GCC jobs: 80,000 railway staff needed in 5 years for rail project
About 80,000 railway staff will be needed within five years in the GCC for 36 railway projects that are currently ongoing, under construction or in the planning stage in the region.
International Railway Academy in Saudi Arabia will provide state-of-the-art training platform to several thousand professionals and technical staff who will be joining an expanding rail network in the region, according to an official from the Academy.
Speaking to Emirates 24|7, an official from the International Academy for Railway and Advanced Developments, Saudi Company for Railway Services, said it will provide specialised training for school graduates and professionals in the proposed academy, which will be first-of-its-kind in the region.
“There are 36 major railway projects and Metro railway projects including those that are progressing or under planning stage in the Middle East, with Al Etihad Railway network planned to link all the GCC nations, “ said the official, who added that the Academy is negotiating with the Etihad Railway to provide training facility for the potential Emirati staff.
Similarly, the academy will be providing special training packages to Saudi students, who pass out of schools and colleges, for potential placement in the expanding railway network in the GCC.
The official said Saudi Arabia and the UAE will share major chunk of the GCC railway network. In the UAE, Etihad railway will cover 1200km, several railway stations and offices.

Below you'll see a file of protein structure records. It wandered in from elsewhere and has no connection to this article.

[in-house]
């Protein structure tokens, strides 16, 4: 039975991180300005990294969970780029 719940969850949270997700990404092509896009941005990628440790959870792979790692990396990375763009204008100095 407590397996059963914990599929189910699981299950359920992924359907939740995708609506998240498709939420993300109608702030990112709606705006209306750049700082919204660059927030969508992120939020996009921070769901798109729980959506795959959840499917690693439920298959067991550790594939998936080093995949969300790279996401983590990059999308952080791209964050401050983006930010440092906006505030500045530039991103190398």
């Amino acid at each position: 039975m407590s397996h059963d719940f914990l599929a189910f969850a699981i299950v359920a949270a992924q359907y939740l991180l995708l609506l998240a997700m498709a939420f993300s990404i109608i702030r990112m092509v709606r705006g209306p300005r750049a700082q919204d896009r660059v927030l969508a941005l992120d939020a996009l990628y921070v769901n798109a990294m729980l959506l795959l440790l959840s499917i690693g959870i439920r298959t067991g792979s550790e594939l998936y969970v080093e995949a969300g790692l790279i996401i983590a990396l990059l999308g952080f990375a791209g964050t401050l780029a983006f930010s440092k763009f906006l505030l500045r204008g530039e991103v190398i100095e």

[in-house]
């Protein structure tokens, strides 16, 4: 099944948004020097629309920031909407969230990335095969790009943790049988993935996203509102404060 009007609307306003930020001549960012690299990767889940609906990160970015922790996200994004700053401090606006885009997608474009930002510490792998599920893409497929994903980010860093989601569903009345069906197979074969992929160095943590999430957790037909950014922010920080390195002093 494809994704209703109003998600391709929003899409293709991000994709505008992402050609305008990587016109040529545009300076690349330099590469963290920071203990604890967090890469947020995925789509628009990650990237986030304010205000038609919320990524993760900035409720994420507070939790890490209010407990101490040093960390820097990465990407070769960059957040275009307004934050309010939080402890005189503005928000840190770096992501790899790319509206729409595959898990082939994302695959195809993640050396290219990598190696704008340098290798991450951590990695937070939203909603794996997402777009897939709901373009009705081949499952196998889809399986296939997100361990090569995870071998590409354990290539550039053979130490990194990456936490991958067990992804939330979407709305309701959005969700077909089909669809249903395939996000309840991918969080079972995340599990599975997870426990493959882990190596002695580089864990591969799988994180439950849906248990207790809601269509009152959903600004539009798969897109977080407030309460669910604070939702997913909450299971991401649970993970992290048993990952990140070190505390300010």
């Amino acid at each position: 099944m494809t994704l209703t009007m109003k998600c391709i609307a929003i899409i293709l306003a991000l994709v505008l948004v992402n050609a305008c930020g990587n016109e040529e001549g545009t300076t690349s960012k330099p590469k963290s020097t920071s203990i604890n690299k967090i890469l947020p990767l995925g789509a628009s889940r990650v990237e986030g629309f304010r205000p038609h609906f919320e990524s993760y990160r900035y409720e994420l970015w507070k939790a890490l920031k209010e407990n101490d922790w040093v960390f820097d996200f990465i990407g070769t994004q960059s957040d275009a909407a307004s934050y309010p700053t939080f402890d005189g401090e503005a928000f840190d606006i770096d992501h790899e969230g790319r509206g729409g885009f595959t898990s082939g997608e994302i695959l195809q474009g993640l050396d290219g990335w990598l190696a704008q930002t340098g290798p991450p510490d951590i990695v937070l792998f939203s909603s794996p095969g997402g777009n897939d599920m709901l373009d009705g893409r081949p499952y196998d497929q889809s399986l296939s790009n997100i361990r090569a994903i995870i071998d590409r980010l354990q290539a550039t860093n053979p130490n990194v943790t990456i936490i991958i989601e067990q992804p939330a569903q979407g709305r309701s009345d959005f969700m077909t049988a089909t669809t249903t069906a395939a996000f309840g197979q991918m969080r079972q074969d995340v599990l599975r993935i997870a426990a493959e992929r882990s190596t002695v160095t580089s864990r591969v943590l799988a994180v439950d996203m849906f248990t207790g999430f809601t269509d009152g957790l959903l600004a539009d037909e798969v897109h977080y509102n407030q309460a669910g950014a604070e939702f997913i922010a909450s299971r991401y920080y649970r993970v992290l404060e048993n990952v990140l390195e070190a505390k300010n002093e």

Etihad Railway is already recruiting staff through its official website.
“Dubai Metro employs nearly 300 employees and some of the GCC railway projects are going to be smaller than Dubai Metro. We expect that about 80,000 railway staff will be required in the region for the next five years,” the official said.
Technicians and experts will be needed for maintaining and supervising the signaling systems.
The Railway Academy, planned along the Riyadh-Dammam railway network, is specially designed as a landmark building with two floors and each of the 14 classrooms will accommodate 15 students each, said Maher Al Refael, Academy’s Project Manager.
In addition to learning in classrooms, trainees will have access to in-house practical training in the four workshops that the academy is developing.
These four workshops will be dedicated to real-life training on railway signaling, heavy track maintenance machines, hand held track maintenance equipment and a simulator center for train driving.
The academy will have two levels of training for high school students and specialized training for professionals. A student who completes the course of one-and-a-half years will be able to do basic maintenance work on railway tracks. High school students who undergo a two-and-a-half years course will be able to perform fault finding on tracks.
Courses offered will range from short-term to diplomas of 2.5 years; training certification programme of 1.5 years; training courses for six months; as well as special courses designed according to the client requirements.
The Academy is also planning to deliver virtual training programmes.
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